– The boxscore has stood the test of time as vital reference material following baseball games. But it doesn’t tell the entire story, and it definitely won’t reflect how the Twins rallied to beat the Orioles 4-3 on Friday night.

The boxscore is going to make Kurt Suzuki look like a hitting star when he wasn’t. And it won’t totally show how Torii Hunter impacted the game with his feet more so than his bat.

It will show that Casey Fien (3-5) got the victory in relief, recording five outs while throwing only 14 pitches. And that Orioles All-Star sidearmer Darren O’Day (5-2) had a really bad night.

The Twins trailed 3-1 in the eighth inning when Miguel Sano led off with a walk against O’Day. Trevor Plouffe blooped a single to right that second baseman Jonathan Schoop couldn’t catch; Sano had to hustle to avoid getting forced out at second. O’Day then hit Hunter with an 0-1 pitch to load the bases.

Eddie Rosario hit a sacrifice fly to right, enabling Sano to score. But what won’t show up in the boxscore is that Parra, a fine outfielder, tried to throw Plouffe out as he ran to third. Hunter noticed and advanced to second as Plouffe beat the throw.

Twins manager Paul Molitor said from his perch it was hard to tell how deep Parra was, but was glad Plouffe decided to advance and Hunter followed. That put the lead run in scoring position.

“As an outfielder, you have to be concerned about the runner and know [Hunter’s] the go-ahead run,” Molitor said. “If you feel you have a shot at a guy, you are going to go ahead and throw it.”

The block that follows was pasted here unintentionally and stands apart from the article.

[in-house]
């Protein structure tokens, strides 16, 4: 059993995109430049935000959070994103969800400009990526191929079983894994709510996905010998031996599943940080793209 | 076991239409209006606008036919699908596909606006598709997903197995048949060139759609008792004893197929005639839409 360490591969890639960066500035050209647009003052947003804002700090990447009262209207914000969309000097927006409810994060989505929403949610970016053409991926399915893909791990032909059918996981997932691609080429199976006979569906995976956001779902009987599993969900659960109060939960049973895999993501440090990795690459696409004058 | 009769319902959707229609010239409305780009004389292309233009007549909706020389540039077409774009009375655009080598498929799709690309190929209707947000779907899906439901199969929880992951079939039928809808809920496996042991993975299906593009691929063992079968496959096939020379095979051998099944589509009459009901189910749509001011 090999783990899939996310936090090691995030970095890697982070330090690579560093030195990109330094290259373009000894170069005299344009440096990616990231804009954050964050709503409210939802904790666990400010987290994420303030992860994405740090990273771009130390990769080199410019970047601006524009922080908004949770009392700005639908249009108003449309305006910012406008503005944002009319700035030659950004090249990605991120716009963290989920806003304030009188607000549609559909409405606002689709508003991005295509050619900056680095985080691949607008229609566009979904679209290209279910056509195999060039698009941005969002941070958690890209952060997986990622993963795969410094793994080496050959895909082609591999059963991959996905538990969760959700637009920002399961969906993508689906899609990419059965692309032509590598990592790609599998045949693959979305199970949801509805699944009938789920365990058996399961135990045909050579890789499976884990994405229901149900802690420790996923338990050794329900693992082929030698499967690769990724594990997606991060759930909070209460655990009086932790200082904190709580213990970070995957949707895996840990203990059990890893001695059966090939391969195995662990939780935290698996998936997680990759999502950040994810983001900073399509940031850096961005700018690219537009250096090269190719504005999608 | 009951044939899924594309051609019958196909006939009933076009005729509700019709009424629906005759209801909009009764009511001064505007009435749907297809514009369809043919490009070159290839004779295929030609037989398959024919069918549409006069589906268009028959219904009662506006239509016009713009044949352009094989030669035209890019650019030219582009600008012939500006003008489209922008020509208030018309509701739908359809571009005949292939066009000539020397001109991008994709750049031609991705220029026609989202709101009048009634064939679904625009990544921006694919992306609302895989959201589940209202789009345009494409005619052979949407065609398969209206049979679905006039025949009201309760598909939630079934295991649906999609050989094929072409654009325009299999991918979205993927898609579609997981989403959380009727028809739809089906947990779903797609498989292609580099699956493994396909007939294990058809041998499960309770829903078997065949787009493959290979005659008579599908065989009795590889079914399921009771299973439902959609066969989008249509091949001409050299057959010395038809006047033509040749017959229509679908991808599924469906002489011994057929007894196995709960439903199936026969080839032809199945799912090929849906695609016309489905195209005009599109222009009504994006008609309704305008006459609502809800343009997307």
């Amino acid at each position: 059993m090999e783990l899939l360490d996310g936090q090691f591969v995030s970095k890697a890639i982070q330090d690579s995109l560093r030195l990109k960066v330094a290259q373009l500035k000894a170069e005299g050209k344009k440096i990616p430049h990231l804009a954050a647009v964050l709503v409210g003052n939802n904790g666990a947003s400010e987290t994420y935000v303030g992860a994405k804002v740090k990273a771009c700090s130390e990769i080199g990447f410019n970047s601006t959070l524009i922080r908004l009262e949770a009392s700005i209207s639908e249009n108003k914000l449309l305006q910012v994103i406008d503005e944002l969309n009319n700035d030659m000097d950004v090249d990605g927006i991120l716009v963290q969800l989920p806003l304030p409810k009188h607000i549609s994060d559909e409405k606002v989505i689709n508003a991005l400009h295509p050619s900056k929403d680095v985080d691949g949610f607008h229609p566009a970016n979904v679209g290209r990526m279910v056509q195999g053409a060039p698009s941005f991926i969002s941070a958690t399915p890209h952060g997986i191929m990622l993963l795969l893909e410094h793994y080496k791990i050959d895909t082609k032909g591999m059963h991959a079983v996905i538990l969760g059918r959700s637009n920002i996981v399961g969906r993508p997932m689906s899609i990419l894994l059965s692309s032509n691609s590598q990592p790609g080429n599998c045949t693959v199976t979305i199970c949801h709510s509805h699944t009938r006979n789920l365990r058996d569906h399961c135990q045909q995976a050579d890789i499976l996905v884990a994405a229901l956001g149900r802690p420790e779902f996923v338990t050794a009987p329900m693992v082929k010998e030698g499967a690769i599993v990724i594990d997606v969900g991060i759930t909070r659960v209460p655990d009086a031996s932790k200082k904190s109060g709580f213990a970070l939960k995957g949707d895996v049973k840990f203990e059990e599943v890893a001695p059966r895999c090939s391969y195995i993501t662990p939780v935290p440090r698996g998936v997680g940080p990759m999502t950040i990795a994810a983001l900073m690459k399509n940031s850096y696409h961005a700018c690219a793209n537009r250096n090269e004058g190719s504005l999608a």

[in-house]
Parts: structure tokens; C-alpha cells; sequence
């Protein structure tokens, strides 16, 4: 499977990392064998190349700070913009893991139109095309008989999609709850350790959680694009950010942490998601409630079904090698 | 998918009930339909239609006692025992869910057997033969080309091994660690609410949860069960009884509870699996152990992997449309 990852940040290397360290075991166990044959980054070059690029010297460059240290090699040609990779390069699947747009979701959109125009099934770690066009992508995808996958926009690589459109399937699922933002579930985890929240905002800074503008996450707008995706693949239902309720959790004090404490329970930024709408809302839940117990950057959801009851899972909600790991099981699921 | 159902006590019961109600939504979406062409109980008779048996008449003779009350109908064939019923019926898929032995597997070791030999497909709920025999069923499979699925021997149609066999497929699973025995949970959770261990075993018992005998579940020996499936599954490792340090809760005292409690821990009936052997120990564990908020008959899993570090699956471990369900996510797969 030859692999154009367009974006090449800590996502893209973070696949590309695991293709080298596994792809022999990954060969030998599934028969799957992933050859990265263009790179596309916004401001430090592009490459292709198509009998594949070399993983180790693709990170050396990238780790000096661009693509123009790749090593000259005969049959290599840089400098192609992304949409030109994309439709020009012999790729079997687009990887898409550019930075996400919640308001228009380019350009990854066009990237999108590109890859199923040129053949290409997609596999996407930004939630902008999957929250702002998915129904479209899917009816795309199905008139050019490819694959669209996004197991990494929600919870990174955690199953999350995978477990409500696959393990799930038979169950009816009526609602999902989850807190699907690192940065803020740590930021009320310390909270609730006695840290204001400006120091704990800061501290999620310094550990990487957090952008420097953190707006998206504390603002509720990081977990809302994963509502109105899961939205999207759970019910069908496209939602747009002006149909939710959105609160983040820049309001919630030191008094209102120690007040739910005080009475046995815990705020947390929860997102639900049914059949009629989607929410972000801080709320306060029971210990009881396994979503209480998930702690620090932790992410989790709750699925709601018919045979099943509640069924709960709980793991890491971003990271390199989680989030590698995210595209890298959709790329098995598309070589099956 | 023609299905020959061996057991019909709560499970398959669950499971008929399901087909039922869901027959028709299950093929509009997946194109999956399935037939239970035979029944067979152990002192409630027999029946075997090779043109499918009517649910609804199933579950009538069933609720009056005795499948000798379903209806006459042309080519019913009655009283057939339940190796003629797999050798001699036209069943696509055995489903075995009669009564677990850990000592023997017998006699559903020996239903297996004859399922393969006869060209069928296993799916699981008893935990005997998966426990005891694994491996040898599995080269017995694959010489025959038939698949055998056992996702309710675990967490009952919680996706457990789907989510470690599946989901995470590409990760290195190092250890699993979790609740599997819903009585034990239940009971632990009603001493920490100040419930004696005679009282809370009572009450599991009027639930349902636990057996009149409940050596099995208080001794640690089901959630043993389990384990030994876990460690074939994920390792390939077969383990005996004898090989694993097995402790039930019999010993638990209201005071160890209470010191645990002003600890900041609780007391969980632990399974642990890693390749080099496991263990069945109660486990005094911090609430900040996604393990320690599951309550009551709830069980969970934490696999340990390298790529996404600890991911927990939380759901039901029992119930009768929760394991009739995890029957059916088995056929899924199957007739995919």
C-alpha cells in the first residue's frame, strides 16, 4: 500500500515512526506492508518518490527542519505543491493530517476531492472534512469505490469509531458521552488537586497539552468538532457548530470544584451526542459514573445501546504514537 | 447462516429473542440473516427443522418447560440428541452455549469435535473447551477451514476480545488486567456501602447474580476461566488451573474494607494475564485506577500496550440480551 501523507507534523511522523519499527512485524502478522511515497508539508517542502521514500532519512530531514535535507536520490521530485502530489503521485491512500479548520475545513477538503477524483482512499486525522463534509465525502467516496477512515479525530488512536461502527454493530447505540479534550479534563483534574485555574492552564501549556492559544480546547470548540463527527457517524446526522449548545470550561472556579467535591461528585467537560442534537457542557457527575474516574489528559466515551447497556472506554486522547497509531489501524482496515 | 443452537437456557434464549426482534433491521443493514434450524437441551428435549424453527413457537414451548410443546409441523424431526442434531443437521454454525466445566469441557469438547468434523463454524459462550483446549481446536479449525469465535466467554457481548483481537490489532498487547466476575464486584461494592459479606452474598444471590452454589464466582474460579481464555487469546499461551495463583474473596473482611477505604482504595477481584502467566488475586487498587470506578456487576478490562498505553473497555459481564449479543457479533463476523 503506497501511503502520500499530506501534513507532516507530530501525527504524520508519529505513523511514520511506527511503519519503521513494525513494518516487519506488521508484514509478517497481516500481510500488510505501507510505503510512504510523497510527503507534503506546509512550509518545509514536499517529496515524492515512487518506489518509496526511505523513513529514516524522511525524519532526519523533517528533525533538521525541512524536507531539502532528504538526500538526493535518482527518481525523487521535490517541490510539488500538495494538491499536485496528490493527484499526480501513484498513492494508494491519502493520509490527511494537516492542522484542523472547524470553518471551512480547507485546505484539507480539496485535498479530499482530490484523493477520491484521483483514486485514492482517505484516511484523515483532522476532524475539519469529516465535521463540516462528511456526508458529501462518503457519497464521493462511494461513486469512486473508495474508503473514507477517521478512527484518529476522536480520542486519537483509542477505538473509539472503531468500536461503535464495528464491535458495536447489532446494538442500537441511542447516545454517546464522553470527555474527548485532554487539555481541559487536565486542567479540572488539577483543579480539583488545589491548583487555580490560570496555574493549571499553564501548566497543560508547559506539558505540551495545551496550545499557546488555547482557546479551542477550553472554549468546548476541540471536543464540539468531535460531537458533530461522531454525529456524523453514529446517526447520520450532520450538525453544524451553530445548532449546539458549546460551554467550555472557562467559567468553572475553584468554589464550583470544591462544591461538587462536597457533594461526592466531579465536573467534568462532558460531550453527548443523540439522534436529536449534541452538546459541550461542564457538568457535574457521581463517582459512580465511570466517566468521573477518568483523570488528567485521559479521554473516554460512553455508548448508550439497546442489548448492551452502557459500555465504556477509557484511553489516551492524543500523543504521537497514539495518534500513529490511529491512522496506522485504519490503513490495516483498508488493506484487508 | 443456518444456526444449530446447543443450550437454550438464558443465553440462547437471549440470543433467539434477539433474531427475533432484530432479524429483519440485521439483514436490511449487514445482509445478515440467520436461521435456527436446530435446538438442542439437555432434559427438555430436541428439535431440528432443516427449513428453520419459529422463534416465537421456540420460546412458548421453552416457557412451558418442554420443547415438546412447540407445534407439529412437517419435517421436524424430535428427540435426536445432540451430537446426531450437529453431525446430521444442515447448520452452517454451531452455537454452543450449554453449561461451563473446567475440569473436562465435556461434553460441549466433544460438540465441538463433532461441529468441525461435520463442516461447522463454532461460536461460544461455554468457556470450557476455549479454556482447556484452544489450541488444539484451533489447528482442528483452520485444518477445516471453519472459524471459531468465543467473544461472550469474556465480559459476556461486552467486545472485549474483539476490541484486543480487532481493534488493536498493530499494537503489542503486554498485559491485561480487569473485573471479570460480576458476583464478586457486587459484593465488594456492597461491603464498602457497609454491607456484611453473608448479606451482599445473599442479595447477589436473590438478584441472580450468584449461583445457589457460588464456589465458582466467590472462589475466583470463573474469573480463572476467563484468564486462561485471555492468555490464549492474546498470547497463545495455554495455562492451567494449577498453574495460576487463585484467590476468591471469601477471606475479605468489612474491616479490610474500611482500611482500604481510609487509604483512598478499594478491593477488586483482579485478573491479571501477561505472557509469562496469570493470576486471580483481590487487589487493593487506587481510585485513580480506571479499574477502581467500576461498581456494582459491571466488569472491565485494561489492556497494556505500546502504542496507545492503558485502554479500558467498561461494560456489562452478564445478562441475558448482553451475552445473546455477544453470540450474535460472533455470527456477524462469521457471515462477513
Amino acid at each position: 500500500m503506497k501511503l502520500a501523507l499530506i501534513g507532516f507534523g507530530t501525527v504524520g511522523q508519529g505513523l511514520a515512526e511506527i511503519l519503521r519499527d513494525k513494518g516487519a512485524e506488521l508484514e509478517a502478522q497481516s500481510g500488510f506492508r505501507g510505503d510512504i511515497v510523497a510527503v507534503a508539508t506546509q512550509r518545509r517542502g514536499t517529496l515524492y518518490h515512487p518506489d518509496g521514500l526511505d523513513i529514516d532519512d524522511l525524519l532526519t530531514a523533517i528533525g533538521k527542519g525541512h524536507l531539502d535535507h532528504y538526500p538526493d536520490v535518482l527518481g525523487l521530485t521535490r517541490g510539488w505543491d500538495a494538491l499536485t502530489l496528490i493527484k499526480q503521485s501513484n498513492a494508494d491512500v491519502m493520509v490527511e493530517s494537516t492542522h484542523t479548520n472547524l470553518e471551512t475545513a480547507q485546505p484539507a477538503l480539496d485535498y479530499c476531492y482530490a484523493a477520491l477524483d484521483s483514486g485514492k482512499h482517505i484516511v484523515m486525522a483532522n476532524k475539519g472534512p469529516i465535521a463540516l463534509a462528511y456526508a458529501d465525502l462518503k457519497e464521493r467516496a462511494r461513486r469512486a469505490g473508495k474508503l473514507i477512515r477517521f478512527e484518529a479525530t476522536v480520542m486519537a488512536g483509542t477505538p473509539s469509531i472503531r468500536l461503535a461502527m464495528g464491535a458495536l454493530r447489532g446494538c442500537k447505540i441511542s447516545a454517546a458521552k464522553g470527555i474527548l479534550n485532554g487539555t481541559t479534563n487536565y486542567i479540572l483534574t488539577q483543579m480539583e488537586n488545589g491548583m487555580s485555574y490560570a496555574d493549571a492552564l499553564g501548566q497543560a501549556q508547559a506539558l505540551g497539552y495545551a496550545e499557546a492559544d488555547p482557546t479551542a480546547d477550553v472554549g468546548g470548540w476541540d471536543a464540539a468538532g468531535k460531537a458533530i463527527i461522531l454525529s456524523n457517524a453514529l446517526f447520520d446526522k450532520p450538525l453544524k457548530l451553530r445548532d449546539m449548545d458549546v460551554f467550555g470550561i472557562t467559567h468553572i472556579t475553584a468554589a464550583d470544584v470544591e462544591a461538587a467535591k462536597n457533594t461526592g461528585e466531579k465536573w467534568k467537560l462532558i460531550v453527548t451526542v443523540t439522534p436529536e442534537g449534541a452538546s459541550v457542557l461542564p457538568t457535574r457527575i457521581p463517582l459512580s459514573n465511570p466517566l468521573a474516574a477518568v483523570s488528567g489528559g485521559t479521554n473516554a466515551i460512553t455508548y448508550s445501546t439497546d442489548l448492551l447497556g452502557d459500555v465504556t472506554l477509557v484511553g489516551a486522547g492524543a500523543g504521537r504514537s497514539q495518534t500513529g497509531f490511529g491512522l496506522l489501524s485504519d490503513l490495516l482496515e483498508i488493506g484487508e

Suzuki, who set up the Twins’ first run with a 70-foot infield dribbler in the fourth inning, got jammed this time but floated a single between Adam Jones in center and Schoop at second. Plouffe scored easily. Hunter read the ball off the bat and throttled around third to score the lead run.

“We kind of visualize things happening before they happen,” Hunter said. “I saw the second baseman and shortstop, everybody is [playing] in. I saw the right fielder where he was playing, and then the trajectory of Suzuki’s ball. If he caught it, it would have been a great play. Had to take that chance and try to score on that ball.”

Suzuki was 2-for-4 and has five hits over his past two games. “[Thursday] night, he used the barrel,” Molitor joked.

All the Twins had to do was protect the lead, which they failed to do three times against the Yankees earlier this week. But Trevor May pitched a perfect eighth, and with Glen Perkins unavailable, Molitor went to Kevin Jepsen in the ninth.

Jepsen ended a nine-pitch encounter by striking out Jones, then followed by fanning Chris Davis and Matt Wieters to end the game. All three strikeouts were swinging.

“The biggest thing is going out and challenging guys,” said Jepsen, who earned his 11th career save. “You have to get three outs. I’ve done it before. I’ve tried to nitpick and the inning starts to unravel on you. If they are going to beat you, they are going to beat you in the zone.”

The comeback took Tommy Milone off the hook. Protecting a 1-0 lead, he retired 13 consecuive batters at one point, only to give up two singles and a three-run homer to Parra in a span of three pitches in the sixth inning. The offense missed opportunities to bury Baltimore starter Wei-Yin Chen but feasted when O’Day tried to get through the eighth.

The Twins are back to .500 at 61-61, and have won consecutive road games for the first time since June 3-4 in Boston.

“We hung in there,” Molitor said. “The rally was a little bit ugly.’’